There are three ways you are just like Richard Branson.
In the first place you are a representative. A beard or long flowing hair are not requirements to be a public face. You reflect your industry, your business, and the beliefs you support every day. The choices you make are a reflection of everything you do. When you run a small business you become part of its identity.
Secondly, you’ve tried something new. Trying something new begins in childhood. It’s how we learn what we like. When we discover the passions that shape our careers. It’s where we find the inspiration to dream our dreams.
Finally, You’ve suffered a loss. We all lose things whether its possessions or direction. How you respond to a loss defines you. It can encourage you to try again. Likewise, it can also show you a new opportunity you never considered.
The name Richard Branson conjures an image of success. In the beginning it was signing young Madonna to her first record deal. Now it is launching Virgin Voyages in a beige suit. Branson always appears smiling, tan, and full of energy. He looks great because he embraces his identity.
To this day when I hear the name Virgin I picture the name Richard Branson. When I hear the name Richard Branson I think of the Virgin brand that has represented groundbreaking musicians, innovative airlines, and the first forays into public space travel.
Every business move that Branson makes reveals the power behind the brand he has nurtured for decades. Your image can be your face or a logo, but the brand you build will always be defined by you.
“I believe in benevolent dictatorship, provided I am the dictator.”— Richard Branson
Branson skyrocketed to fame when he launched Virgin Records in the early 1970s. But his first success came when he dropped out of school at 16 and started the magazine Student in 1966. A mail-order record company named Virgin followed. Profits helped fund the magazine and open a record shop in London.
The Virgin Records production team recorded Mike Oldfield’s single “Tubular Bells” in 1973. Branson soon signed legendary bands like the Sex Pistols, Culture Club, the Rolling Stones, and Genesis. Eventually, Virgin Music became one of the top six record companies in the world.
Branson’s ventures have included the travel company Voyager Group, the Virgin Atlantic airline, and flagship Virgin Megastores. Virgin Group eventually reached 35 countries and included a train company, a luxury game preserve, mobile phone company, and space tourism.
Branson is also known for his sporting achievements. He became the first to cross The Atlantic by hot-air balloon in 1987 before vanquishing the Pacific in 1991.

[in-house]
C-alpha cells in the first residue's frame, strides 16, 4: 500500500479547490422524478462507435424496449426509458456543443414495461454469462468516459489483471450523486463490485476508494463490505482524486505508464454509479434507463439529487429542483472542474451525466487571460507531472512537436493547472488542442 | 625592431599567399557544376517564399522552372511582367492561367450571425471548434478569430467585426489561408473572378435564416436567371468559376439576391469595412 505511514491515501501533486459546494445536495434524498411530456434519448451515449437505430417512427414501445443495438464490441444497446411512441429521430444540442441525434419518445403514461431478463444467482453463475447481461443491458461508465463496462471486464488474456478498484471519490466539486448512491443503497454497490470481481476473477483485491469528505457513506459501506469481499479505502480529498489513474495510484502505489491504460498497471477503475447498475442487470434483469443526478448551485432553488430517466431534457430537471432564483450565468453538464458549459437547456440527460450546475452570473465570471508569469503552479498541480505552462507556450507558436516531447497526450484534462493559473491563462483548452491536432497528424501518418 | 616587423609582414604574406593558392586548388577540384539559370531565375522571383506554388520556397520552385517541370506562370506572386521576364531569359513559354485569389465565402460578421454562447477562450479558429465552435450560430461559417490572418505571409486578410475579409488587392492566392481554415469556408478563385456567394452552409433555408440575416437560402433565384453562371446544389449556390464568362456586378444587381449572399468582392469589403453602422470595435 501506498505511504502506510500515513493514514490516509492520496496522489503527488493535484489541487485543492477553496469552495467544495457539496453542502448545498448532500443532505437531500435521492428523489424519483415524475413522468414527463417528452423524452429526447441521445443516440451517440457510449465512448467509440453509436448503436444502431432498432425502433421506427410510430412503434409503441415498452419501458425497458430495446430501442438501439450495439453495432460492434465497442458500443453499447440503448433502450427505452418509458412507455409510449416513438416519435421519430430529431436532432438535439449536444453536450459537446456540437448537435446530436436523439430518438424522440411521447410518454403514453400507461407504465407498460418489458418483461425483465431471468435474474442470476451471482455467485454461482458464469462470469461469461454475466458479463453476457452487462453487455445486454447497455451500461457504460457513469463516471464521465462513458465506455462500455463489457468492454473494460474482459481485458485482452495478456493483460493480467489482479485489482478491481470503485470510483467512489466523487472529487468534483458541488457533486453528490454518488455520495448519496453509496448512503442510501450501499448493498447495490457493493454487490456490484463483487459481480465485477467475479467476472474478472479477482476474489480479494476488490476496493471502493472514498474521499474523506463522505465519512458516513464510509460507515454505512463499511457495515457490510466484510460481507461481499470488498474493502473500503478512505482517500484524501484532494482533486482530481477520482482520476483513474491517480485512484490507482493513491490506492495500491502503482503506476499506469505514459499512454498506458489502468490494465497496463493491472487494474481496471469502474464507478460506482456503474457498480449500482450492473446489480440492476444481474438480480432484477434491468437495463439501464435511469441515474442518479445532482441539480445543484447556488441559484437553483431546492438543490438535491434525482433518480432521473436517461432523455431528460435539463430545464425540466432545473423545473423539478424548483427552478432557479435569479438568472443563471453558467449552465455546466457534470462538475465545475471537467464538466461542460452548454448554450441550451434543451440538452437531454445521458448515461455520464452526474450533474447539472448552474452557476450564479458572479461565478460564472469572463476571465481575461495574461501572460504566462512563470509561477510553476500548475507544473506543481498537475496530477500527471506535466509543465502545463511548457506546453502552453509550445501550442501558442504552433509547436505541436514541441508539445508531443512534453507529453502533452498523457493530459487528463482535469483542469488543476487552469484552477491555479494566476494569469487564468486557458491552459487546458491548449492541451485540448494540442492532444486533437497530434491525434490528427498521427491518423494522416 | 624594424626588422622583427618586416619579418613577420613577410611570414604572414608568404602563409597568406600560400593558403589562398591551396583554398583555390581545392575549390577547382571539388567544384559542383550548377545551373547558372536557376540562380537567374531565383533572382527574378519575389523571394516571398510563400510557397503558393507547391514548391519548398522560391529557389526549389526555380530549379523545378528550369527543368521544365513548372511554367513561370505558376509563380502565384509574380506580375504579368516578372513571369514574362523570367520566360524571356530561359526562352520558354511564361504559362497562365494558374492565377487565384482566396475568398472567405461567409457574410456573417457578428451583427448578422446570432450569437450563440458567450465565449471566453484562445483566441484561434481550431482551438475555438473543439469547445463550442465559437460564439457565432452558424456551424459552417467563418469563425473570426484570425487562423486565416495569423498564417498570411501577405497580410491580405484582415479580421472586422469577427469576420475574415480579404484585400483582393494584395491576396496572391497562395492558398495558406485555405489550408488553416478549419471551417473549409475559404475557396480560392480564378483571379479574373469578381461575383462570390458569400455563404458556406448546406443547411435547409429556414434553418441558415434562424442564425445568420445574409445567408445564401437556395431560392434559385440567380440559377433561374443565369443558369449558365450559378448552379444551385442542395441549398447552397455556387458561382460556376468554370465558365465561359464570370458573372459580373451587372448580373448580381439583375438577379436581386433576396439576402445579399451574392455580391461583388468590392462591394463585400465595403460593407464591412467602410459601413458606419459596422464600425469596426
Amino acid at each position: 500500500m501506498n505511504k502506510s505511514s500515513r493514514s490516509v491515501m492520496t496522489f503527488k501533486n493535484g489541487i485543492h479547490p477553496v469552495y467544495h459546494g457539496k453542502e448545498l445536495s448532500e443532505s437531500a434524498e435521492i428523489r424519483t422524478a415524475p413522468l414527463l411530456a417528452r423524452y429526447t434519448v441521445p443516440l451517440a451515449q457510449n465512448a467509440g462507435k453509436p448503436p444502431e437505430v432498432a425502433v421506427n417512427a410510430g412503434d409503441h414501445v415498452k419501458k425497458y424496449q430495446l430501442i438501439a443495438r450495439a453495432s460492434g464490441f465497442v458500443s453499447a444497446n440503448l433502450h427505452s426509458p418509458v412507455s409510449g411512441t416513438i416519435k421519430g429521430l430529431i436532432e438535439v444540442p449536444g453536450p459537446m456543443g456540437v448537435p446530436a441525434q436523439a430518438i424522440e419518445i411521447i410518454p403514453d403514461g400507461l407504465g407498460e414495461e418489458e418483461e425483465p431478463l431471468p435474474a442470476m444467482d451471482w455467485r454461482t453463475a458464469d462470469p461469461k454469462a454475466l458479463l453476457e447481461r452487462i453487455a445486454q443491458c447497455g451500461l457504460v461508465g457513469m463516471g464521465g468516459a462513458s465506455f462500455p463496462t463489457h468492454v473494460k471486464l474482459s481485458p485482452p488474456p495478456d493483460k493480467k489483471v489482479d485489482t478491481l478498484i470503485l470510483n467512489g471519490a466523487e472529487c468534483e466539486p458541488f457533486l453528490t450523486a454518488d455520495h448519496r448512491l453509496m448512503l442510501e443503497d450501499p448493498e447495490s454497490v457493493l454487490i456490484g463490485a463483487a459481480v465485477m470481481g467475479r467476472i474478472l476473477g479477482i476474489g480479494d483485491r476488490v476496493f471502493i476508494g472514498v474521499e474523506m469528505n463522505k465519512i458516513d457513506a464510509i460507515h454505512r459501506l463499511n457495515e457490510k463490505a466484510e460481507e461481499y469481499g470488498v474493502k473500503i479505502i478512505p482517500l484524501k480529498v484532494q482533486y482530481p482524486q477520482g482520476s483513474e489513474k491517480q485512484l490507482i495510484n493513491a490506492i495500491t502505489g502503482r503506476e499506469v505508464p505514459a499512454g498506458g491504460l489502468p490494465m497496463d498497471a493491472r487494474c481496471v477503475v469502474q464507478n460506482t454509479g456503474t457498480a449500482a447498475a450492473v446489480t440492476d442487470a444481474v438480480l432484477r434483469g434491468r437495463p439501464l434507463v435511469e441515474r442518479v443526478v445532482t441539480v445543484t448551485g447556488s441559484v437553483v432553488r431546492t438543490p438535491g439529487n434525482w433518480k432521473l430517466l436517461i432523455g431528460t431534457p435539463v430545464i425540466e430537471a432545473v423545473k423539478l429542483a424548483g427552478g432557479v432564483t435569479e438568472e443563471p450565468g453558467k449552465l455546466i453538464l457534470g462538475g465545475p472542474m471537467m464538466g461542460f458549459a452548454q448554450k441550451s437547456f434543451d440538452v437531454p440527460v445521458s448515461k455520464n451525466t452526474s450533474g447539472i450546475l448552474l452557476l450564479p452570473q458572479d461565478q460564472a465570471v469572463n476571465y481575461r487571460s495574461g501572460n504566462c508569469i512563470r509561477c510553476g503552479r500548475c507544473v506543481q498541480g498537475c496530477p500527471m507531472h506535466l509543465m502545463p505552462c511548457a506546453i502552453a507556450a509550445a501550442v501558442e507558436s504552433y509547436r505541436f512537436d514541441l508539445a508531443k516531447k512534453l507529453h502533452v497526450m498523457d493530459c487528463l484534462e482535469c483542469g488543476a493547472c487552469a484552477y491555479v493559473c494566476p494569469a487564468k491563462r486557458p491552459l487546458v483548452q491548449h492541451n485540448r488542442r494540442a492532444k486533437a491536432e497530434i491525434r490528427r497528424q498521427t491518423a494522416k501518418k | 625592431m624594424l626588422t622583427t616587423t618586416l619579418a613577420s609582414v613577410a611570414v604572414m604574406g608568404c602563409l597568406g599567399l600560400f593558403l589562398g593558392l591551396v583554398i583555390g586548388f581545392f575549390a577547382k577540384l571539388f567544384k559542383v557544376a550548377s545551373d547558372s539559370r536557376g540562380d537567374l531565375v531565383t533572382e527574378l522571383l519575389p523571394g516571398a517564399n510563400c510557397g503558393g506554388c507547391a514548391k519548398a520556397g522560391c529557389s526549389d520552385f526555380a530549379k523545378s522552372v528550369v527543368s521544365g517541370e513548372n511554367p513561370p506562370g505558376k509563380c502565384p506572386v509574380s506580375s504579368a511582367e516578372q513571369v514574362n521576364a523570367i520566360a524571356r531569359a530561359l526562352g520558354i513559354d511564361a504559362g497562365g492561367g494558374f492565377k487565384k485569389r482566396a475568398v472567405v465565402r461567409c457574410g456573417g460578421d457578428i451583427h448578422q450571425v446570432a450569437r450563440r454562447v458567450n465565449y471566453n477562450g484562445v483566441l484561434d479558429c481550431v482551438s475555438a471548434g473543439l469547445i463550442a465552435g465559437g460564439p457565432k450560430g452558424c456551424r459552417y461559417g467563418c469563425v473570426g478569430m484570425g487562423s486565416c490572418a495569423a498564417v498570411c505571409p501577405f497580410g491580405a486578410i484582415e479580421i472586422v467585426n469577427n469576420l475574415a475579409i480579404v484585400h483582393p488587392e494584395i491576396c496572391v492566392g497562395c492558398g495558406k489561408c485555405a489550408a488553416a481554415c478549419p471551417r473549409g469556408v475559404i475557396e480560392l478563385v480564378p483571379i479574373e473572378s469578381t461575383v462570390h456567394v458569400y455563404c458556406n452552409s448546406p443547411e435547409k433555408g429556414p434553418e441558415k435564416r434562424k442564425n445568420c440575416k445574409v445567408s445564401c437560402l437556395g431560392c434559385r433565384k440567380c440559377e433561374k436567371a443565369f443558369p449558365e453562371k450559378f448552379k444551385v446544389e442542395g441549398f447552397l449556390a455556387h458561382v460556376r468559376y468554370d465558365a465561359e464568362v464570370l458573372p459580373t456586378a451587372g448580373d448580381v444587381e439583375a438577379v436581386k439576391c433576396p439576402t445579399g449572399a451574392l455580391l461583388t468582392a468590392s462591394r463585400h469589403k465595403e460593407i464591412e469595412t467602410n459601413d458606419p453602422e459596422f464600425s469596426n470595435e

Starting your business meant taking a risk. Running your business means trying new things. It doesn’t require monumental upheaval. Changing promotions, procedures, and strategies can open new doors. Even when a business is successful, entrepreneurs can benefit from pursuing the next challenge.
However, Branson’s unconventional strategies did not always lead to success. By 1992, Virgin struggled to stay afloat. The company was sold later that year to Thorn EMI for $1 billion. Branson was crushed by the loss, reportedly crying after the contract was signed.
He founded the station Virgin Radio in 1993. Then in 1996 he started a second record company, V2, which signed artists such as Powder Finger and Tom Jones. Branson’s return to music was complete.
Branson could have stayed defeated after the sale of Virgin. His decision to return to music paved the way to bigger adventures. His willingness to try again following a painful loss cemented his return to the spotlight.
Recently Branson’s space-tourism brand partnered with Scaled Composites to form The Spaceship Company. In April 2013, the suborbital spaceplane project launched SpaceShipTwo and more than 500 people had reserved tickets to ride on a Virgin Galactic spaceship.
Additionally, Branson founded Virgin Hotels in 2010 and the Virgin Voyages cruise line in 2015. Three years later, Virgin took ownership of the Hard Rock Hotel.
Your business may not always sustain a positive trajectory. Sudden changes to an industry can take down any company. Even the decision to sell your business does not guarantee that your company is finished.
When you are faced with adversity it can be hard to make decisions based on logic. Likewise, relying on emotion can create unnecessary risks. Taking the time to step back and recover from a loss can lend a new perspective.
Branson is married to Joan Templeman and they have two children: Holly and Sam. They have weathered success, failure, and even Hurricane Irma together.
Seth Singleton believes in a common thread that connect us all. In the end, everyone has a story to tell.
He is the author of This is a Language of Fist.
Email email@example.com about a writing or podcast project.